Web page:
UFC 248: Yoel Romero may not be a superhero, but opponents are never the same after facing him

LAS VEGAS, Nev. — Contrary to what your eyes might tell you during his fights, Yoel Romero is quite adamant that he is, indeed, of this planet.  

A genetic freak and tireless worker, the former Cuban Olympic silver medalist in wrestling has evolved into quite possibly the most dangerous finisher in the sport. With a 5-foot-10 inch frame that appears as if he was cut out of granite, Romero (13-4) exudes an almost superhuman mixture of power and speed that belie his 42 years of age. 

“No, no, I am not Superman, there is no such thing,” Romero told CBS Sports during Thursday’s media day. “I am human. I am a man and a man of God.”

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The reality is Romero, who gets his fourth (and likely last) shot at the middleweight title on Saturday at UFC 248 when he challenges Israel Adesanya (18-0), might better be compared to an act of God when one takes stock of what he has left behind inside the cage. 

It may feel cliche to proclaim that opponents are simply never the same after facing Romero. Yet, win or lose, the facts seem to back it up. 

Unbeaten Paulo Costa paid the price following a disputed decision win over Romero last August with a biceps injury that will sideline him for eight months and cost him Saturday’s title shot inside T-Mobile Arena. That’s only the beginning, however. Of the nine opponents Romero faced in UFC before Costa, seven of them went on to suffer a knockout defeat in their next fight and four were sidelined between 16 and 28 months of action before their next fight.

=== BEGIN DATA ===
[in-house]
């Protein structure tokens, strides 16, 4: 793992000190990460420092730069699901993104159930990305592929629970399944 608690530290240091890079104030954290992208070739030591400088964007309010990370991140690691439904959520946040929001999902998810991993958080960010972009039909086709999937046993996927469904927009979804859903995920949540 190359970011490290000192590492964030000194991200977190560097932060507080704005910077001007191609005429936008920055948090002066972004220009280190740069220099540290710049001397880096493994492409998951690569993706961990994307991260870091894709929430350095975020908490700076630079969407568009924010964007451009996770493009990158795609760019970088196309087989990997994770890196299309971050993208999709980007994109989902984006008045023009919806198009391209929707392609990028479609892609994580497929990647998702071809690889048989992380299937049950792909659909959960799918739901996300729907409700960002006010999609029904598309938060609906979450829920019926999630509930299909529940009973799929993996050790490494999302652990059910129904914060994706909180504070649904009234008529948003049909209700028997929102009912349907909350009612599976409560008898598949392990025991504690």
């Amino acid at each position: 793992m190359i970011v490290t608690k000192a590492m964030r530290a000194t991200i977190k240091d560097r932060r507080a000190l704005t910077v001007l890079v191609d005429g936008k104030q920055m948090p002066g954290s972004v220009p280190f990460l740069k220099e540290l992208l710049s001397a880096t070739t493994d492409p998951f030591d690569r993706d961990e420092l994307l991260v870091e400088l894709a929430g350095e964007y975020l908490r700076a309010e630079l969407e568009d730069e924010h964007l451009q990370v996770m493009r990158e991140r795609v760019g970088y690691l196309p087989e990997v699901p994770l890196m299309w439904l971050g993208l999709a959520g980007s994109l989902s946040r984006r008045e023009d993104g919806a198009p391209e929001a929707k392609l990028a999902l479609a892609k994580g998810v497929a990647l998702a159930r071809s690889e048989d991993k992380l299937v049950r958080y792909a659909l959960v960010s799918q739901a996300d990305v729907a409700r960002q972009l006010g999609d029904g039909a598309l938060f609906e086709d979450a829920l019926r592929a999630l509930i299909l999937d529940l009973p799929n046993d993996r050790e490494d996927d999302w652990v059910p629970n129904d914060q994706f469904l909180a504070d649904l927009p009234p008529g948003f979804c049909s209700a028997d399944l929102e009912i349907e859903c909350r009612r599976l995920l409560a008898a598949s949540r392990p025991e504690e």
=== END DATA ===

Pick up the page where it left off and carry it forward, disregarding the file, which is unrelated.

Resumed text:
Romero is such a rock-solid specimen that an almost mythological reputation has emerged that opponents take more damage while landing strikes on him than he does on the receiving end. 

“Never the same? That’s what they are saying. It looks like that’s the truth,” Romero said. “Because of the impact to fight against me, they stay away from the Octagon for about a year after they face me.”

That doesn’t mean Romero is always victorious, however. In fact, he enters this weekend having lost three of his last four, although each time the decisions were heavily disputed. 

The reason for that might be the willingness Romero has shown for abandoning his wrestling pedigree in favor of an explosive, head-hunting style of striking that often limits his output over the championship rounds due to how taxing the attempts are on his stamina. 

Asked whether he would look to wrestle Adesanya, whose ground game might be his lone weakness, Romero quickly countered, “You are going to see MMA, mixed martial arts.” Pressed as to why that’s the case — and why judges haven’t always given him the benefit of the doubt — Romero could only smile. 

“Good question. You need to ask the judges,” Romero said. “I might be staying away from wrestling because I like my striking. I like the way my striking feels. If I see an opportunity, I may go for wrestling but I’m going to use my striking as I see fit. I don’t want to go to a decision. I don’t want to leave it in the hands of the judges.” 

Romero admitted he believes Adesanya’s style leaves him vulnerable to be finished but declined to expand on it by saying, “No, I can’t. I would like to but I don’t want to,” Romero said. “Everything is possible but everything is not convenient.”

If Romero was leery about sharing any secrets as to how he will beat Adesanya, he had even less to share as reasons why he has been able to sustain his incredible skill set so late into his career. 

“There are no secrets. God gives you the talent and you have to take care of polishing that talent,” Romero said. “You have to take care of yourself and you have to be disciplined. You have to realize that you are an athlete and a professional and you are not a normal person.”

Normal is something Romero will never be confused with. What remains unknown is whether he can leave Las Vegas having finally fulfilled his bright potential in what should be his final shot at a UFC championship. 

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